So far in this series of 3D machine vision blogs we have looked at an overview of the four main 3D technologies used in machine vision (Stereo Vision, Time of Flight, Structured Light, and 3D Profiling/Laser Triangulation), and explored 3D profiling for machine vision applications.
In this blog post we will cover stereo vision, exploring the technology in play and how it can solve problems in machine vision.
What is Stereo Vision?
As with other types of 3D imaging technology, the goal with stereo vision is to solve the issue of depth perception – the core of all 3D problems.
Stereo vision is a machine vision technique that can provide full field of view 3D measurements using two or more machine vision cameras. The foundation of stereo vision is similar to 3D perception in human vision and is based on triangulation of rays from multiple viewpoints.
A stereo camera closely copies how our eyes work to give us accurate, real-time depth perception. It achieves this by using two sensors a set distance apart to triangulate similar pixels from both 2D planes.
Each pixel in a digital camera image collects light that reaches the camera along a 3D ray. If a feature in the world can be identified as a pixel location in an image, we know that this feature lies on the 3D ray associated with that pixel. If we use multiple cameras, we can obtain multiple rays. Finding where these rays intersect tells us the 3D location of an object and its features.
Through basic triangulation of pixels and ray intersections, we can determine the 3D location of the traffic cone. The greater the disparity, the greater the angular offset from the object, and therefore the greater the 3D depth information. This will reduce problems such as optical occlusion, but will require careful calibration to succeed.
Passive and Active Stereo Vision
Stereo vision in machine vision is considered a passive technology, as it does not require any artificial illumination to work. A stereo camera can simply be plugged in, calibrated, and deployed.
Some stereo vision applications will, however, benefit from artificial illumination or a structured light source to aid visibility – in fact, some applications may rely on it to work. This is known as active stereo and has its pros and cons just as passive stereo does.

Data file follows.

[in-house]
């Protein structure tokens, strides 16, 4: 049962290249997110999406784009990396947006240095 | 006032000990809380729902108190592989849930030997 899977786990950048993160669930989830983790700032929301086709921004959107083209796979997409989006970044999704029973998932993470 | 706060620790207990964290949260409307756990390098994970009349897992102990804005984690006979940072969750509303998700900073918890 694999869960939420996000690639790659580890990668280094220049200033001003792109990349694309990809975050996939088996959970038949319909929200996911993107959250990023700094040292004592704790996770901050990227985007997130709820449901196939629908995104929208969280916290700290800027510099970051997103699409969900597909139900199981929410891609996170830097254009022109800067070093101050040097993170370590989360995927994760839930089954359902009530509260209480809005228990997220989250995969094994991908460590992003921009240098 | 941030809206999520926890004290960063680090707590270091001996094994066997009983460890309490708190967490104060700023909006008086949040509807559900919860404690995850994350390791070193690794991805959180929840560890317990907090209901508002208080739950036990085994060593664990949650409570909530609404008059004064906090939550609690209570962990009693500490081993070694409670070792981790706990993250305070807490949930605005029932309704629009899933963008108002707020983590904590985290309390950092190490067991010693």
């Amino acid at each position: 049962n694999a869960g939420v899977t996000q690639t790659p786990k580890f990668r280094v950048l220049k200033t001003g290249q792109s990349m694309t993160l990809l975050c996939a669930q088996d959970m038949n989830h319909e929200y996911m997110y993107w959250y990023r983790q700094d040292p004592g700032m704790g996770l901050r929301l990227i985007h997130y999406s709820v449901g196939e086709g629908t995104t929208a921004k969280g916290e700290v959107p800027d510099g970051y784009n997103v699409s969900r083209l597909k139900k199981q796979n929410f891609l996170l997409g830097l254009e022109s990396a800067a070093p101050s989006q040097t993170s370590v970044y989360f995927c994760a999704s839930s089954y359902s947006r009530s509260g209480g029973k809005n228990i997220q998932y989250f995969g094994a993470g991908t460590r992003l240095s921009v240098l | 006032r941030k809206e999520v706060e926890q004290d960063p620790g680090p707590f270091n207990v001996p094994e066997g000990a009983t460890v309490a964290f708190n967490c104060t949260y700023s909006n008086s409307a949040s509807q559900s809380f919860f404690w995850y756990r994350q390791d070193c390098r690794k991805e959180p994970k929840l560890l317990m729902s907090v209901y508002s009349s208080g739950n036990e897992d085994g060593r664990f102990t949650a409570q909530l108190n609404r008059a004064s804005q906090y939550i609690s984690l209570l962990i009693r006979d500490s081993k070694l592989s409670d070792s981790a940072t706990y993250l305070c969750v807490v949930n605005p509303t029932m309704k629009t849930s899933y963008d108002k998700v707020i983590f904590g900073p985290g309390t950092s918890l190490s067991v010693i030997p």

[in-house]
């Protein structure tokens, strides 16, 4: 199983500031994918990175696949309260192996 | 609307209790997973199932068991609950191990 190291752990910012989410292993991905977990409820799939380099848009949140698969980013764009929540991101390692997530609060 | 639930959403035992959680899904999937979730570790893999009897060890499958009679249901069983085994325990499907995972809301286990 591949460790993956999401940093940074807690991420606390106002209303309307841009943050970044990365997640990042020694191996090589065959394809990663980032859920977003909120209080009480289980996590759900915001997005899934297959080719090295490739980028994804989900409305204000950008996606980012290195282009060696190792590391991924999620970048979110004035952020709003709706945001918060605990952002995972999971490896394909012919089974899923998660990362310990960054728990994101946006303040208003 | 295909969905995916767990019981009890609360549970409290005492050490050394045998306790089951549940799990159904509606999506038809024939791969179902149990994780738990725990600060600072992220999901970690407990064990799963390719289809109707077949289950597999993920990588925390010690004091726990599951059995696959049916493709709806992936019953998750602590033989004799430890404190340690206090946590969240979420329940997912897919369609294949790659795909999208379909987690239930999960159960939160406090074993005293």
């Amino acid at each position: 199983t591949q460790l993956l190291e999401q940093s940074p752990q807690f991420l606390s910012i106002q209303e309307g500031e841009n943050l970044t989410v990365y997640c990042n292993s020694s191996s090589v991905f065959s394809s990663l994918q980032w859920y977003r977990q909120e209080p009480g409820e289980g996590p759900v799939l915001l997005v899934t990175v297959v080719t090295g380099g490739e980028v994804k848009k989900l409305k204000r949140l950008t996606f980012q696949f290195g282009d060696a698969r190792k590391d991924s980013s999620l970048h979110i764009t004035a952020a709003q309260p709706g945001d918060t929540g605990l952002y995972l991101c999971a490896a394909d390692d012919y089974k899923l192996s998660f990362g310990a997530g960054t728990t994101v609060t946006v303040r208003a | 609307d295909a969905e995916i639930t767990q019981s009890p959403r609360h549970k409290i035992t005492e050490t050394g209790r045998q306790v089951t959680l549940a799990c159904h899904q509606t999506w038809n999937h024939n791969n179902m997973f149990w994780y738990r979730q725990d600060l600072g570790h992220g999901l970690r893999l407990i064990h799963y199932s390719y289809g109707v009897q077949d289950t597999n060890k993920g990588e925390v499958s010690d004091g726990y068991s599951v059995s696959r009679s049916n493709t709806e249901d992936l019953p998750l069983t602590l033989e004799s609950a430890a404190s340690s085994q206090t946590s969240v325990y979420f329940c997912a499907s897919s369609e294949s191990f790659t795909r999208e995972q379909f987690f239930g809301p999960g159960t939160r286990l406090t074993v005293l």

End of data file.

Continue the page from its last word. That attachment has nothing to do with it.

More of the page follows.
Advantages and Disadvantages of Stereo Vision
Stereo vision can be CPU intensive when not hardware accelerated (FPGA, GPU, etc). This is due to algorithms like Semi-global matching (SGM), which performs stereo matching using 2 cameras and lens distortions compensation, that need to take place for stereo vision to work accurately and consistently over time.
If you are finding that your embedded system or industrial computing unit is struggling, Nerian’s SceneScan and Scarlet stereo vision cameras remove the stress on a PC’s CPU, as most of the processing happens using a powerful FPGA – more on this further down.
Passive stereo camera systems can be deployed without the need for lasers/LEDs and can generally perform effectively in most ambient lighting conditions.
This being said, if the system is operating in low light, or scanning non-textured scenes or objects with textureless surfaces, then stereo vision tends to underperform as a 3D technology.
Therefore, it is best to play to stereo vision’s strengths, as it will achieve excellent results when properly deployed in well-lit environments, used for applications such as bin-picking or autonomous cars. With no lasers or expensive lighting required, passive stereo vision can be much more affordable compared with 3D machine vision technologies.
Furthermore, due to the lack of constraints on the range of motion on the target object like in 3D profiling technology, stereo vision can cope well with long distances and moving objects – something that other 3D imaging technologies tend to fall short on.
Once calibrated, a stereo vision camera system can go on to detect depth in real time, and when combined with the right software to display the 3D image, users can benefit from colour depth mapping for added visibility.
Colour mapping helps to visually quantify distances on-screen.
Stereo cameras are great for a wide range of applications. Autonomous vehicles, for example, have benefitted greatly from stereo vision systems. Combining this technology with a neural network can result in effective solutions for self-driving cars and other autonomous machines.
Choosing the Right Stereo Camera
Nerian’ SceneScan and Scarlet 3D stereo cameras offer fantastic stereo imaging results at an affordable price point.
With up to 120 fps and over 70 million 3D points per second, the new Nerian Scarlet offers the fastest 3D measurement rate in the machine vision market. In addition, Scarlet achieves an excellent resolution of up to 5 megapixels in camera and depth image.
Scarlet combines 3D stereo camera and image processing in one device. By offloading their semi-global matching algorithm to an FPGA and offering less distortion with post-processing techniques such as erroneous disparity removal, noise removal, and speckle filtering, Scarlet handles the stress of tough processing, freeing your system’s CPU.
Whether for static environments, or hard and critical real-time applications in dynamic environments, Nerian’s Scarlet 3D depth camera provides you with exactly the image and depth data you need for your machine vision application.
For further information on the above feel free to consult our informative e-book on 3D Imaging Techniques. Specifications for different 3D imaging solutions can be found in the data sheets of our cameras, available on our website to help you make the decision when choosing the optimal 3D machine vision camera model for your industrial application.